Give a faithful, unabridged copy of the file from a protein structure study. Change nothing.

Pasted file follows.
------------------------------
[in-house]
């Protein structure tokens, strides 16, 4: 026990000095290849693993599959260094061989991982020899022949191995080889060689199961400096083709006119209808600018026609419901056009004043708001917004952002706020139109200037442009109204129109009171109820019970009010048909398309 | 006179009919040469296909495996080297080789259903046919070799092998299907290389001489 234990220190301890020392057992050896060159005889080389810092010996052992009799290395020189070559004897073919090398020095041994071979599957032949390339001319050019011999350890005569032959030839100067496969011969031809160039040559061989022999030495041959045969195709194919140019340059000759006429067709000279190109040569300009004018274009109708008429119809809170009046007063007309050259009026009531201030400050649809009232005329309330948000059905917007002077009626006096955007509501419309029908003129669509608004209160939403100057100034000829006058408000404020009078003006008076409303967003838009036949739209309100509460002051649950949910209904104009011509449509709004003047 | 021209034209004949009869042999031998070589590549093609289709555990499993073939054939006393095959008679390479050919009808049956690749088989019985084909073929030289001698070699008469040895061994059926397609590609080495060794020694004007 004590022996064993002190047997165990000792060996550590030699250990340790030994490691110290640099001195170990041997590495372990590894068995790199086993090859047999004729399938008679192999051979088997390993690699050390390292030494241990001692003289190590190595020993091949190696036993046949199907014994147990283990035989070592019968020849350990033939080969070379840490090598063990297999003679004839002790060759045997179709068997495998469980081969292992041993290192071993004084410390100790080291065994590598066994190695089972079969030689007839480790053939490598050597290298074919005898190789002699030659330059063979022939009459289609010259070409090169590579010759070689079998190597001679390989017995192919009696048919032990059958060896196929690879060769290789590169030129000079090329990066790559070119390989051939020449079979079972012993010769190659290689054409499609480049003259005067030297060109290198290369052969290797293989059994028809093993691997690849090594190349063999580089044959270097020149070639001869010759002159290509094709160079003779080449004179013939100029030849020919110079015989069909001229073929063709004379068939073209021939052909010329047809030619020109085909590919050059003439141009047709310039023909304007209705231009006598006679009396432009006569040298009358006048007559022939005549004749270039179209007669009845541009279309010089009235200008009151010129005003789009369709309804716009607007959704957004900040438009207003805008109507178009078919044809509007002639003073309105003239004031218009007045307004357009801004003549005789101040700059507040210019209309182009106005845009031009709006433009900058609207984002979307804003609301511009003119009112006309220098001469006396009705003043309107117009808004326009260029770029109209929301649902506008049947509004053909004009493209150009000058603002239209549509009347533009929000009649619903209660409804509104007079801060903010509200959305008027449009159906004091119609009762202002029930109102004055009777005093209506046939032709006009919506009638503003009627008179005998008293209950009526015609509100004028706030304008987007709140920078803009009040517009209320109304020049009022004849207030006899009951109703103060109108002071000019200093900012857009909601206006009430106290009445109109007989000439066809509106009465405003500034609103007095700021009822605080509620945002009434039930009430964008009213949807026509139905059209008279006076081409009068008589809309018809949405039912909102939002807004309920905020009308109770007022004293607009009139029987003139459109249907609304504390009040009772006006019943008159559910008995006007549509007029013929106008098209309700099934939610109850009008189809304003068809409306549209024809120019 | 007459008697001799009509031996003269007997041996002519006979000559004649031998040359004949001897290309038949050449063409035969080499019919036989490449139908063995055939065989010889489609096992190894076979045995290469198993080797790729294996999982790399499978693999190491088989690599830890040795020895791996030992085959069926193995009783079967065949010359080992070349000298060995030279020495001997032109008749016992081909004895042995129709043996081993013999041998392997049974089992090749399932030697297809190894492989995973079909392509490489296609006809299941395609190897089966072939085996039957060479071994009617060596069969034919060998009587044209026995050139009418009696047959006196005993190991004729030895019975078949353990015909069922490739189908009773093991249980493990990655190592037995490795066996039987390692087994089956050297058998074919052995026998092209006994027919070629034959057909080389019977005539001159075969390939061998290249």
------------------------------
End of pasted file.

[in-house]
């Protein structure tokens, strides 16, 4: 026990000095290849693993599959260094061989991982020899022949191995080889060689199961400096083709006119209808600018026609419901056009004043708001917004952002706020139109200037442009109204129109009171109820019970009010048909398309 | 006179009919040469296909495996080297080789259903046919070799092998299907290389001489 234990220190301890020392057992050896060159005889080389810092010996052992009799290395020189070559004897073919090398020095041994071979599957032949390339001319050019011999350890005569032959030839100067496969011969031809160039040559061989022999030495041959045969195709194919140019340059000759006429067709000279190109040569300009004018274009109708008429119809809170009046007063007309050259009026009531201030400050649809009232005329309330948000059905917007002077009626006096955007509501419309029908003129669509608004209160939403100057100034000829006058408000404020009078003006008076409303967003838009036949739209309100509460002051649950949910209904104009011509449509709004003047 | 021209034209004949009869042999031998070589590549093609289709555990499993073939054939006393095959008679390479050919009808049956690749088989019985084909073929030289001698070699008469040895061994059926397609590609080495060794020694004007 004590022996064993002190047997165990000792060996550590030699250990340790030994490691110290640099001195170990041997590495372990590894068995790199086993090859047999004729399938008679192999051979088997390993690699050390390292030494241990001692003289190590190595020993091949190696036993046949199907014994147990283990035989070592019968020849350990033939080969070379840490090598063990297999003679004839002790060759045997179709068997495998469980081969292992041993290192071993004084410390100790080291065994590598066994190695089972079969030689007839480790053939490598050597290298074919005898190789002699030659330059063979022939009459289609010259070409090169590579010759070689079998190597001679390989017995192919009696048919032990059958060896196929690879060769290789590169030129000079090329990066790559070119390989051939020449079979079972012993010769190659290689054409499609480049003259005067030297060109290198290369052969290797293989059994028809093993691997690849090594190349063999580089044959270097020149070639001869010759002159290509094709160079003779080449004179013939100029030849020919110079015989069909001229073929063709004379068939073209021939052909010329047809030619020109085909590919050059003439141009047709310039023909304007209705231009006598006679009396432009006569040298009358006048007559022939005549004749270039179209007669009845541009279309010089009235200008009151010129005003789009369709309804716009607007959704957004900040438009207003805008109507178009078919044809509007002639003073309105003239004031218009007045307004357009801004003549005789101040700059507040210019209309182009106005845009031009709006433009900058609207984002979307804003609301511009003119009112006309220098001469006396009705003043309107117009808004326009260029770029109209929301649902506008049947509004053909004009493209150009000058603002239209549509009347533009929000009649619903209660409804509104007079801060903010509200959305008027449009159906004091119609009762202002029930109102004055009777005093209506046939032709006009919506009638503003009627008179005998008293209950009526015609509100004028706030304008987007709140920078803009009040517009209320109304020049009022004849207030006899009951109703103060109108002071000019200093900012857009909601206006009430106290009445109109007989000439066809509106009465405003500034609103007095700021009822605080509620945002009434039930009430964008009213949807026509139905059209008279006076081409009068008589809309018809949405039912909102939002807004309920905020009308109770007022004293607009009139029987003139459109249907609304504390009040009772006006019943008159559910008995006007549509007029013929106008098209309700099934939610109850009008189809304003068809409306549209024809120019 | 007459008697001799009509031996003269007997041996002519006979000559004649031998040359004949001897290309038949050449063409035969080499019919036989490449139908063995055939065989010889489609096992190894076979045995290469198993080797790729294996999982790399499978693999190491088989690599830890040795020895791996030992085959069926193995009783079967065949010359080992070349000298060995030279020495001997032109008749016992081909004895042995129709043996081993013999041998392997049974089992090749399932030697297809190894492989995973079909392509490489296609006809299941395609190897089966072939085996039957060479071994009617060596069969034919060998009587044209026995050139009418009696047959006196005993190991004729030895019975078949353990015909069922490739189908009773093991249980493990990655190592037995490795066996039987390692087994089956050297058998074919052995026998092209006994027919070629034959057909080389019977005539001159075969390939061998290249």